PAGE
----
Stable Angina Treatment

Stable angina treatment. - technical article.


Angina—the pain provoked by myocardial ischaemia—is usually caused by obstructive coronary artery disease that is sufficiently severe to restrict oxygen delivery to the cardiac myocytes. Quality of life is impaired in direct proportion to the severity of symptoms.

Clinical history remains the most useful basis for diagnosis and referral decisions to specialist services, the commonest indications being (1) new-onset angina, (2) exclusion of angina in high-risk individuals with atypical symptoms, (3) worsening angina in a patient with previously stable symptoms, (4) new or recurrent angina in a patient with history of myocardial infarction or coronary revascularization, (5) assessment of occupational fitness (e.g. airline pilots).

Investigation—noninvasive testing is used primarily for diagnosis, but whatever test is employed—exercise ECG, myocardial perfusion imaging, stress echocardiography, or multidetector CT—the incremental diagnostic value is greatest for patients with an intermediate pretest probability of coronary artery disease in whom uncertainty is greatest. Such tests also have a role in risk assessment to inform decisions about the urgency and aggressiveness of treatment in individual cases.

Medical treatment of angina involves (1) dealing with exacerbating comorbidities, (2) secondary prevention by lifestyle modification (smoking cessation, exercise training, Mediterranean-style diet, etc.) and drugs (aspirin, statins, angiotensin-converting enzyme (ACE)-inhibitors, etc.), (3) antianginal drugs (most commonly β-blockers, short acting nitrates, and calcium channel blockers).

Patients with continuing moderate or severe stable angina despite optimal medical treatment should undergo coronary angiography, as should those identified as being at high risk on noninvasive testing. In symptomatic patients, revascularization is generally indicated if one or more of the major coronary arteries—or their large branches—have flow-limiting stenoses (>70% luminal narrowing) or occlusions. Percutaneous coronary intervention (PCI) and coronary artery bypass grafting (CABG) produce comparable symptomatic benefit. With regard to life expectancy, PCI does not produce survival benefit in patients with stable angina. By contrast, studies more than 20 years ago showed that CABG produced small gains in life expectancy in some patients.

With current management strategies, patients with angina are living longer, but a few remain symptomatic with poor quality of life despite optimal medical treatment and having exhausted revascularization options. Psychological support is important to treat anxiety and depression and improve confidence, and neuromodulatory techniques are sometimes employed.


Angina—the pain provoked by myocardial ischaemia—is usually caused by obstructive coronary artery disease that is sufficiently severe to restrict oxygen delivery to the cardiac myocytes (Bullet list 1). It is the most common initial manifestation of coronary artery disease, the only manifestation that occurs almost as commonly in women as in men, and the only manifestation that is not declining in incidence. When angina occurs in patients without coronary artery disease it may be attributable to other ischaemic mechanisms such as severe anaemia resulting in inadequate oxygen delivery to the cardiac myocytes, or left ventricular hypertrophy secondary to hypertension or aortic stenosis resulting in increased oxygen demand. The appropriately called syndrome X is a diagnosis of exclusion in patients with angina and unobstructed coronary arteries for which there is no clear cause despite full cardiac investigation: abnormal microvascular function is one proposed mechanism, but although symptoms are often resistant to treatment, prognosis is usually good in terms of life expectancy.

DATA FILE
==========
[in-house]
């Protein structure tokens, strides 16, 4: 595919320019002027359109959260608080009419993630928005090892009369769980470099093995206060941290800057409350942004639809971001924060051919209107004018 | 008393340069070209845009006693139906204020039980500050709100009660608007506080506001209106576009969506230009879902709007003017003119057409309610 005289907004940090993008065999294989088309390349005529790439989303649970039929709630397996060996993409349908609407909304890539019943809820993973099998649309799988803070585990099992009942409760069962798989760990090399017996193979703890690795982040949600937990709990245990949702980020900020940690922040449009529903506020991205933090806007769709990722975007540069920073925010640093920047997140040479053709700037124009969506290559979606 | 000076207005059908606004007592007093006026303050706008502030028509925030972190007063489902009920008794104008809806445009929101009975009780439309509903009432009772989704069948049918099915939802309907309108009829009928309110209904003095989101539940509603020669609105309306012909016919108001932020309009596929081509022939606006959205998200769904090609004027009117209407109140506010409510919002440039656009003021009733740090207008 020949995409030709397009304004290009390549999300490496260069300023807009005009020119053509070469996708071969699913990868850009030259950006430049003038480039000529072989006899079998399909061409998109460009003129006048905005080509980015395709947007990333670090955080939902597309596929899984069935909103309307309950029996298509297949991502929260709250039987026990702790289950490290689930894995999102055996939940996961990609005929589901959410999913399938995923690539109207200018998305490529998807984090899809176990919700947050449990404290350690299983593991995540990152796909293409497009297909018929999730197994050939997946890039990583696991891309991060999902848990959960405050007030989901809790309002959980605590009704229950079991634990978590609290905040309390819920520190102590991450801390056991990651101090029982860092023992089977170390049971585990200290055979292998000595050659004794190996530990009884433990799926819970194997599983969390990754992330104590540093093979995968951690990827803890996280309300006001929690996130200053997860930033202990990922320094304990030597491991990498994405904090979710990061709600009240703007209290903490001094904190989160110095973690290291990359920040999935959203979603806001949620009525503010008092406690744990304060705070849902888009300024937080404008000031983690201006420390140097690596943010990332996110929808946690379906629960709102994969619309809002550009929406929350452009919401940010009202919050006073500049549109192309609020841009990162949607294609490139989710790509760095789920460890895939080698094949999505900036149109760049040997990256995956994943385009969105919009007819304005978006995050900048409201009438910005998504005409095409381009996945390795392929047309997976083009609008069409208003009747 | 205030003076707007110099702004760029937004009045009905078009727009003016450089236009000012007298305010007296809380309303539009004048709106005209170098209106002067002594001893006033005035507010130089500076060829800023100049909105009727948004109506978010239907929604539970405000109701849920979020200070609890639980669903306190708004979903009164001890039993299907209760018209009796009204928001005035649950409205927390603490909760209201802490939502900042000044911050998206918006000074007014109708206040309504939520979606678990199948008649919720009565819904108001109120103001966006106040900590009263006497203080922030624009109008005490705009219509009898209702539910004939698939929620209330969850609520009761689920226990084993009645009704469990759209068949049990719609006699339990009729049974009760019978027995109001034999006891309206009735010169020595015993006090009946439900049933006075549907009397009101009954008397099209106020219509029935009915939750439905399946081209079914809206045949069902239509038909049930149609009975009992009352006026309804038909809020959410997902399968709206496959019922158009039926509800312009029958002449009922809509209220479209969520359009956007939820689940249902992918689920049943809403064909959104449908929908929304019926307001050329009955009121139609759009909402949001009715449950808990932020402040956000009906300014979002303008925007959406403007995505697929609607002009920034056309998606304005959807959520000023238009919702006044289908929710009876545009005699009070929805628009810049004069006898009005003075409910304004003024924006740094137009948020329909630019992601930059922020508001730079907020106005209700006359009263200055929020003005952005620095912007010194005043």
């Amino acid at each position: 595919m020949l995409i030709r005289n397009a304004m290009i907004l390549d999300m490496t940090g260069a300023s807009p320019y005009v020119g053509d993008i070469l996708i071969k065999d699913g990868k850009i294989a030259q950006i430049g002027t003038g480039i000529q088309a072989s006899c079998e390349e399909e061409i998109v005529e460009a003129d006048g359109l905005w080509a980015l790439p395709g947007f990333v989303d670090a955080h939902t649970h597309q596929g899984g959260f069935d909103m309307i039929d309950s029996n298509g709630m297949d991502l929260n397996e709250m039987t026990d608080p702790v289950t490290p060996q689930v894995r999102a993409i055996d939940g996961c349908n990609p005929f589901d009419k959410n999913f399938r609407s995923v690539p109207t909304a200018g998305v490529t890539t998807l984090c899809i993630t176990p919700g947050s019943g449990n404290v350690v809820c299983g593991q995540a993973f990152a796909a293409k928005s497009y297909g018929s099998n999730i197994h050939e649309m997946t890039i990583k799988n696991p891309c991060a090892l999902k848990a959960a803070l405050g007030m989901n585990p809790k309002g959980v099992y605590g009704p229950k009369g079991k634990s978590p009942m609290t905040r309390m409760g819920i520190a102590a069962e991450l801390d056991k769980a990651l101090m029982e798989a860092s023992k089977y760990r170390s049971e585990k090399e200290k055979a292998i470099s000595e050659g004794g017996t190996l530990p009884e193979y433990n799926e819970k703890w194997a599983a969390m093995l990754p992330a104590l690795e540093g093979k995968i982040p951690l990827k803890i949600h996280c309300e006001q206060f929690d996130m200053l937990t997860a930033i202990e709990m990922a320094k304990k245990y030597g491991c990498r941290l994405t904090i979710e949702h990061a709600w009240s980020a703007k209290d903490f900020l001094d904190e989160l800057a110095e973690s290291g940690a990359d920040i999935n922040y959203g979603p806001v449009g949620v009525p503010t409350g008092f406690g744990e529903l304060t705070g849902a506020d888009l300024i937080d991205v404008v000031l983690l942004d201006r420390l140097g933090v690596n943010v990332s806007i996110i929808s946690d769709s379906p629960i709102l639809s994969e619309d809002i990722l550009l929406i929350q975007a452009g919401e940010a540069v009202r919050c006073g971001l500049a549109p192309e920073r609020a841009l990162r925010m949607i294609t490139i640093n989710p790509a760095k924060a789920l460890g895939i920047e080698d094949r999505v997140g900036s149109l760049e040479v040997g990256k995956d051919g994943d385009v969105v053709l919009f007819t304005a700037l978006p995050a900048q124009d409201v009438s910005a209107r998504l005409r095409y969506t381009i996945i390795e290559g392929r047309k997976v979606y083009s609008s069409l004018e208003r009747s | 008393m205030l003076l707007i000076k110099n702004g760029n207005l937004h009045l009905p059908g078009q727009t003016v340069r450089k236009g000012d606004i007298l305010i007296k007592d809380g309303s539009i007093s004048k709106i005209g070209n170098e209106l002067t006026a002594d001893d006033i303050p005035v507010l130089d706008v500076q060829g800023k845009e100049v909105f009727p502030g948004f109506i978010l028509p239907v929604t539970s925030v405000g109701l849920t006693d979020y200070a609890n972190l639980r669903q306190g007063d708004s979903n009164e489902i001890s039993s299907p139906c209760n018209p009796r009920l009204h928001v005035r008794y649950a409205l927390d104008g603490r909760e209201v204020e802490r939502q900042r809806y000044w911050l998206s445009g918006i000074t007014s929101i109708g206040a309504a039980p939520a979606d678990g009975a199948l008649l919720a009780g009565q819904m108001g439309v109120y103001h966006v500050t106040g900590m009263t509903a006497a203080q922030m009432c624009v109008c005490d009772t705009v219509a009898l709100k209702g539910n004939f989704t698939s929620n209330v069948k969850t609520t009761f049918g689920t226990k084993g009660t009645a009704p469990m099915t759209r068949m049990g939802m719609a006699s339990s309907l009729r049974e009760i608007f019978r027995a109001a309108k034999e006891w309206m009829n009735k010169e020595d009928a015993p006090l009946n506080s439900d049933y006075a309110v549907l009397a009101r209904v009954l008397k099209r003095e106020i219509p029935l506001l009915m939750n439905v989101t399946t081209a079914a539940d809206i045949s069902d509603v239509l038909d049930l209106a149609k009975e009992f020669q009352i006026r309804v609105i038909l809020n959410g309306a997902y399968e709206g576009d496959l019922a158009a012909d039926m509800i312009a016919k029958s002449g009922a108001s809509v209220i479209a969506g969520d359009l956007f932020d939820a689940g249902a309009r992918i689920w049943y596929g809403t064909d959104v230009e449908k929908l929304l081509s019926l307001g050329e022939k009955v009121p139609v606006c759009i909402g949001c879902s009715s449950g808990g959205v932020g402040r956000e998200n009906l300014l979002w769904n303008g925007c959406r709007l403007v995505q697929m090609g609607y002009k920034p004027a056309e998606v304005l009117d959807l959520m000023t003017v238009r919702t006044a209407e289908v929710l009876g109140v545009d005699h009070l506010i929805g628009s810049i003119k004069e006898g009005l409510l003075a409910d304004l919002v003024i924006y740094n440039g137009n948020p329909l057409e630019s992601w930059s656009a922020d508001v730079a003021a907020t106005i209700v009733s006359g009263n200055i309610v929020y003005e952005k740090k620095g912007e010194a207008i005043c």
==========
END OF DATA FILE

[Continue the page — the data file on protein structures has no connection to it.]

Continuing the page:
Bullet list 1 Causes of angina

Reduced myocardial oxygen supply
  • Coronary artery disease
    • • Atherosclerosis
    • • Spasm
    • • Vasculitic disorders
    • • Post radiation therapy
  • Severe anaemia
Increased myocardial oxygen demand
  • Left ventricular hypertrophy
    • • Hypertension
    • • Aortic stenosis
    • • Aortic regurgitation
    • • Hypertrophic cardiomyopathy
  • Right ventricular hypertrophy
    • • Pulmonary hypertension
    • • Pulmonary stenosis
  • Rapid tachyarrhythmias
Indeterminate mechanism
  • Syndrome X

In most patients with angina caused by coronary artery disease, quality of life is impaired in direct proportion to the severity of symptoms. Prognosis is often good, particularly in patients with chronic stable symptoms receiving contemporary secondary prevention therapy, but in those with recently diagnosed angina risk is greater, with a 2 to 3% incidence of death or nonfatal myocardial infarction in the first year. Recognition of the need for early investigation has led to the widespread implementation of chest pain clinics both in the United Kingdom and elsewhere to provide patients with suspected angina prompt treatment to relieve symptoms and reduce risk.

Referral for specialist assessment

Referral for specialist assessment (Bullet list 2) is indicated in all patients with known coronary artery disease—particularly those with previous myocardial infarction or coronary revascularization—who experience abrupt worsening of symptoms, often indicating plaque rupture and risk of impending infarction.